Opening the inner box we can see the LM200 is very well protected with a thick layer of foam and a cotton type bag (as well as the double box) so you know the LM200 will reach you in pristine condition. Sat on top of the case is the instruction manual, think Luxa2 are trying to tell us something?
Removing the LM200 from the box and packing material we get our first proper look at it and VERY, VERY nice it looks too, it oozes quality and class from every angle. The display comes with a sticky film over the display for a little extra added protection.
The front of the LM200 is nicely styled with the centre section a nice anodised black with the I/O section at the bottom, the display in the centre of the case and a stealth optical drive cover at the top. The outer sections look equally nice anodised in silver with the control panel on the right and the power button on the left, with I assume a recessed rest button next to it. Above that in the top left corner is the Luxa2 logo, which I have to say looks pretty cool.
As mentioned, the right hand side of the front panel is where all the controls are. From here, I assume, you can use the arrow keys to navigate the menus etc and start / close programs with the other buttons.
The bottom of the centre section is where you can find all the I/O connections, hidden behind a smooth action door which you press to open. This includes the standard audio, USB and fire wire as well a a fully fledged card reader. So there is no need to mess about looking for your card reader when you want to transfer some files etc one way or the other.
The power button feels like it is made of solid metal, its cold to the touch anyway, and is surrounded by what I guess to be the power indicator. Next to the power button is a small hole, the reset switch maybe? Both the sides, whilst looking very nice in anodised silver and matching the front panel, are pretty devoid of detail so I’ll skip straight around the back.
As with most cases the rear of the LM200 has a lot of ventilation to aid cooling. Media centre cases have a reputation for running quite warm so the more ventilation the better, even the pci plates are mesh. The main points of interest, if you like, are the 120mm fan and the power supply mounting. I say this because you don’t very often see a fan this size on a “dedicated” media centre case.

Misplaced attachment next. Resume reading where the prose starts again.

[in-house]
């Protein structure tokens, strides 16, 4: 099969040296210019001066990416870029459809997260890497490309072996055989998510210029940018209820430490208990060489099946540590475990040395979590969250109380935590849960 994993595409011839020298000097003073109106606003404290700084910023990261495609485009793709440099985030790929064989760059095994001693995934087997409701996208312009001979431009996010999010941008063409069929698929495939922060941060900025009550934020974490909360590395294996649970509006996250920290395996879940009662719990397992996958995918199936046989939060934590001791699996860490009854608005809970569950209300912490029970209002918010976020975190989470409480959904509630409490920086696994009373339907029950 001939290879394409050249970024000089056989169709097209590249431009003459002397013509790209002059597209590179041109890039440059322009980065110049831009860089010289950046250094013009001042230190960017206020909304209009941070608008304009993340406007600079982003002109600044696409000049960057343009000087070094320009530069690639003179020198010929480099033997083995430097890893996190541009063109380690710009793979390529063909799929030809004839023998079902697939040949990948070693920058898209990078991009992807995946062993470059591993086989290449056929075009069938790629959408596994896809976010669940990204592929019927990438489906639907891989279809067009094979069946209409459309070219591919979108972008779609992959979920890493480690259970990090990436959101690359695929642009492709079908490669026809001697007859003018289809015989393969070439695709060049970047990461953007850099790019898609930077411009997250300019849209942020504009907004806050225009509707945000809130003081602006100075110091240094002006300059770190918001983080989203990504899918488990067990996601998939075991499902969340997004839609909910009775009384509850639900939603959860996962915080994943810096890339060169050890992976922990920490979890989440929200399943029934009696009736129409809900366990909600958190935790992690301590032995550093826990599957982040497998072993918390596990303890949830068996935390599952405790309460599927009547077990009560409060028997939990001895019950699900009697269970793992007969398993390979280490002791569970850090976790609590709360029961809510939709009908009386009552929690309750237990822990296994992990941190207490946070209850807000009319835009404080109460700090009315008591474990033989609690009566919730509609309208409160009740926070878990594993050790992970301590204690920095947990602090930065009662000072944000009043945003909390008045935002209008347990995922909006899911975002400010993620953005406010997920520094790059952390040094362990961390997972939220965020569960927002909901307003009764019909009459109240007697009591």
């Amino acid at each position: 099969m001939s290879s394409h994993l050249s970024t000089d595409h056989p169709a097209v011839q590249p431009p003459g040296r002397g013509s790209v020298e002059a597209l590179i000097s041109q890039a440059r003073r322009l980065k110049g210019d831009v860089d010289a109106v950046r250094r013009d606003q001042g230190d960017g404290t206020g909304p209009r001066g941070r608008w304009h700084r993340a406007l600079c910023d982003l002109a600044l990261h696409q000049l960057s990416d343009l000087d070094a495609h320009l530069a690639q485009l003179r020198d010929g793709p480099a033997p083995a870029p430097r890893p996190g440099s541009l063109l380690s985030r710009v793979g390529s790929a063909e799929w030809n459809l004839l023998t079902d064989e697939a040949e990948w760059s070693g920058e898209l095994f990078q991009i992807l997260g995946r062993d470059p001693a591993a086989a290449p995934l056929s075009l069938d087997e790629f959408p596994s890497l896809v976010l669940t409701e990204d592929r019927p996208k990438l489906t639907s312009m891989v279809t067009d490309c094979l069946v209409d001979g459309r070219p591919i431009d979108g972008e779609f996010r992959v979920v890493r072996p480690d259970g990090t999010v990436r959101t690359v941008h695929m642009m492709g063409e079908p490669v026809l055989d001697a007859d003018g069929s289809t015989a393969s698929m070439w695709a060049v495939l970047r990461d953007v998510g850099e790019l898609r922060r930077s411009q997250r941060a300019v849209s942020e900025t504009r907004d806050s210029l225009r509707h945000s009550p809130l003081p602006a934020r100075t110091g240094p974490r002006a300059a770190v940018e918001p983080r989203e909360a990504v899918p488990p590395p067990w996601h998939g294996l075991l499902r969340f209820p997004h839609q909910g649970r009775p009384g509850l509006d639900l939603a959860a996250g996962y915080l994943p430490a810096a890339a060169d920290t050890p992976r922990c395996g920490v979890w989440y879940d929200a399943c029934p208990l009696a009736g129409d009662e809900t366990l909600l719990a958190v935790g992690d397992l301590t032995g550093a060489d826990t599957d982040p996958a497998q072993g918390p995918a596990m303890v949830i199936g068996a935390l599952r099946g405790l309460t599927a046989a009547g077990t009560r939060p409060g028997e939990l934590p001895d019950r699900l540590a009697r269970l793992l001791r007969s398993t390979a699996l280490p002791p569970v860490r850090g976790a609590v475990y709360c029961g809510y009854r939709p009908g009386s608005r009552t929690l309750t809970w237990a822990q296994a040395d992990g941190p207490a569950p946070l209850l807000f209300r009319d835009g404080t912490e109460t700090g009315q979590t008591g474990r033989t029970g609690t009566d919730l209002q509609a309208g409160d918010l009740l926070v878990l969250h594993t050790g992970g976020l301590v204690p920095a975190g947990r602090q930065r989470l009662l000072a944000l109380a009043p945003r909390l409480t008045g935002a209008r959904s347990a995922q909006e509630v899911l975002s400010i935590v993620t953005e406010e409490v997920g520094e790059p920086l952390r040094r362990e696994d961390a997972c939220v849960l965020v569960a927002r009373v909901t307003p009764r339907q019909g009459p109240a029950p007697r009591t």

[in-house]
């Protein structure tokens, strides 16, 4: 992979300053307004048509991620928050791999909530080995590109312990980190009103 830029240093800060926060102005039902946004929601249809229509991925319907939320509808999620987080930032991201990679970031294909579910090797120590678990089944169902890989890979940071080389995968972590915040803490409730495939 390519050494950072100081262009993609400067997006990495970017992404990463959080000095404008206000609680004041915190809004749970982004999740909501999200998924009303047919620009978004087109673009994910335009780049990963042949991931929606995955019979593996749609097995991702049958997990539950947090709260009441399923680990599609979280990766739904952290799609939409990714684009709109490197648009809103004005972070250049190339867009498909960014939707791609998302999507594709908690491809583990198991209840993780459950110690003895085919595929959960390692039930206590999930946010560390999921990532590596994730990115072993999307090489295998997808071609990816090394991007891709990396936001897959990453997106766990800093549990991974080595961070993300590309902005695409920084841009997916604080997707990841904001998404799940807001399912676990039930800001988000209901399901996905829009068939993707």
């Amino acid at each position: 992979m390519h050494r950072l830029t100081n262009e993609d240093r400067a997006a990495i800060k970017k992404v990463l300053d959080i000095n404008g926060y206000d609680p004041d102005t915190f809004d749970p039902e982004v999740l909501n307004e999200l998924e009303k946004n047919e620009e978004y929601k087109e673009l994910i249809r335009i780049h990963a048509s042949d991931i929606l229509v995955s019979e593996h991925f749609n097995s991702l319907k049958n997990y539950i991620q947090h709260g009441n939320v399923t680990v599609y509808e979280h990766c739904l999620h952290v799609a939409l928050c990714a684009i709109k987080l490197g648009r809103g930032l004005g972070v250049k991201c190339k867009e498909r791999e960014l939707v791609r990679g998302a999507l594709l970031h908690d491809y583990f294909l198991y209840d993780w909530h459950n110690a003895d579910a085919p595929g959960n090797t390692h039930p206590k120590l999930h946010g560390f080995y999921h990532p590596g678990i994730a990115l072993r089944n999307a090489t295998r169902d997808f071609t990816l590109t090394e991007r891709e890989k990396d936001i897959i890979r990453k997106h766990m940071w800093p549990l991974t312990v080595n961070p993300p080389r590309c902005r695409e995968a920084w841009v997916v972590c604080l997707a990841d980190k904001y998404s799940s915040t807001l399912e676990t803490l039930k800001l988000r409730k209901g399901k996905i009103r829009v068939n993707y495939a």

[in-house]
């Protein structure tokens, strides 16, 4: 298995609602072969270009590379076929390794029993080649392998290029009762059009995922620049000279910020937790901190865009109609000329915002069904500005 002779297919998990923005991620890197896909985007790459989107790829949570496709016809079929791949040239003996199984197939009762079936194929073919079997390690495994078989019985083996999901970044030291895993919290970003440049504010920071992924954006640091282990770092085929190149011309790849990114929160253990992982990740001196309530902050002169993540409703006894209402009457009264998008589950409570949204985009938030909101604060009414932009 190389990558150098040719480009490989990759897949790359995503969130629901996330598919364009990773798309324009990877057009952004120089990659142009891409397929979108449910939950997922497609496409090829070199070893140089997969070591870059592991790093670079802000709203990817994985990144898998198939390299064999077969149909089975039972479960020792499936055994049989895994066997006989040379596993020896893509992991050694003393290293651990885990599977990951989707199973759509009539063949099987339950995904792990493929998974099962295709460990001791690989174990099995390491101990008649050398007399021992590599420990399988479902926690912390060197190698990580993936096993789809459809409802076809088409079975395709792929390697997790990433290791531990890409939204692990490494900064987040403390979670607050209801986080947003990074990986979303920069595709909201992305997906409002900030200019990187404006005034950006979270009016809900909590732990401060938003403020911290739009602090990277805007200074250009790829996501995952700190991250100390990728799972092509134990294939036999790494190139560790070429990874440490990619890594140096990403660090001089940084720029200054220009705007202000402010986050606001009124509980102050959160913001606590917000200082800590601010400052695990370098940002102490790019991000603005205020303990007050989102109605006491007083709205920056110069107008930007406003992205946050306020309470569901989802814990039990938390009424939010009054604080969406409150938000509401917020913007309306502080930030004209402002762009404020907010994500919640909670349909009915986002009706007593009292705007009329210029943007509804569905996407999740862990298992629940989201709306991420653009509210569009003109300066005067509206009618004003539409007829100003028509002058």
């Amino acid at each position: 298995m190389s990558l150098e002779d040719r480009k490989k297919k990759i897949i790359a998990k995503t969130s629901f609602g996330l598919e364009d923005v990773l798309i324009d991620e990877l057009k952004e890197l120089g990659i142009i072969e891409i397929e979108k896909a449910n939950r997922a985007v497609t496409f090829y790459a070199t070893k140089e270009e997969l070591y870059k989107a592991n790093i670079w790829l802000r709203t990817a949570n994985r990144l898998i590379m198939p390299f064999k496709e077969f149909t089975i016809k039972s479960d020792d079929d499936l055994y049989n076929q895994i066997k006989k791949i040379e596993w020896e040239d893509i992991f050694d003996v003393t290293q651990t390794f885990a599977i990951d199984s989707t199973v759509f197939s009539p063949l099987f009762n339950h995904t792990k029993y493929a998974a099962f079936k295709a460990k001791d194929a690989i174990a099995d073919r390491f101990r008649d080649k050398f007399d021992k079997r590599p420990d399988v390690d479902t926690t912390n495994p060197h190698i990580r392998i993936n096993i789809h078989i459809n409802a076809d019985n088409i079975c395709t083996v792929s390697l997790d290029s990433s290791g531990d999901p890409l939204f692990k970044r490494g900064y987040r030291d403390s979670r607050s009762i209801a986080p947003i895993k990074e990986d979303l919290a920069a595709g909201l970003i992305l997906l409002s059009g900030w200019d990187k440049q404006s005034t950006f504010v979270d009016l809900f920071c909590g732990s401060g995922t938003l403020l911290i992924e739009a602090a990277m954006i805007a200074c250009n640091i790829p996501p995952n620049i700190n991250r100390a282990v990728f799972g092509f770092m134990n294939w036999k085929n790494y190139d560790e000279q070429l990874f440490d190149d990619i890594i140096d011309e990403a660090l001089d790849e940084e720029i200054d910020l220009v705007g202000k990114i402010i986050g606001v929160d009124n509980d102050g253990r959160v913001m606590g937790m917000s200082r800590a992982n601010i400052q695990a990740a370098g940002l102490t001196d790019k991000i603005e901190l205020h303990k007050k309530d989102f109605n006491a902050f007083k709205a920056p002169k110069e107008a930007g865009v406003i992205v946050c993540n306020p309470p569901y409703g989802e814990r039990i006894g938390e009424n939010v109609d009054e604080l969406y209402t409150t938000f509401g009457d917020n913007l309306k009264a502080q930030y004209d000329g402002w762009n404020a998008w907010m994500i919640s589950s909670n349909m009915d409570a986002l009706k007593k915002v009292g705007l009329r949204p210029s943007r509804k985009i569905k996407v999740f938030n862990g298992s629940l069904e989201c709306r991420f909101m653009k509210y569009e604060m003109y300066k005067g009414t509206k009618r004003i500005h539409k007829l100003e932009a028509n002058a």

The fact it also takes a full size atx power supply is also very unusual for a case like this. You could probably use this for a fairly heft gaming pc, the only thing you need to do is make sure the graphics card would fit. The only “downside” to these extra large features is it does mean the case is more like a small form factor case in size than a small media centre case. For some though this won’t be an issue and the improved cooling / power options will be preferable over size.
Moving onto the top of the Luxa2 LM200, this is probably the nicest finish on the case, it seems to be a solid piece of brushed aluminium and as such looks very nice indeed. It is bolted down by the use of hex head screws, one in each of the corners. The Luxa2 logo is again printed onto the centre of the lid.
Flipping the LM200 over, we can see yet another vent this time at the front of the case, this should help cool things nicely. The rear fan and power supply fan will force air out of the rear of the case causing air to be sucked in this front vent, over the motherboard / processor etc cooling the components as it goes.
The large feet are hi-fi style feet, as expected really, large with rubber inserts so won’t damage whatever equipment it is stood on and shouldn’t slip around either. That’s the case looked at, remember the bag with the manual etc in it, well the contents of that bag are as follows.
One Allen key, useful as it might be a bit difficult to get the lid off without it.
The warranty information and the manual, which covers the standard LM200 and the touch screen version.
I think that’s about all I can show you around the outside so let’s get the lid off and have a look inside.
Next Page - Physical Layout, Interior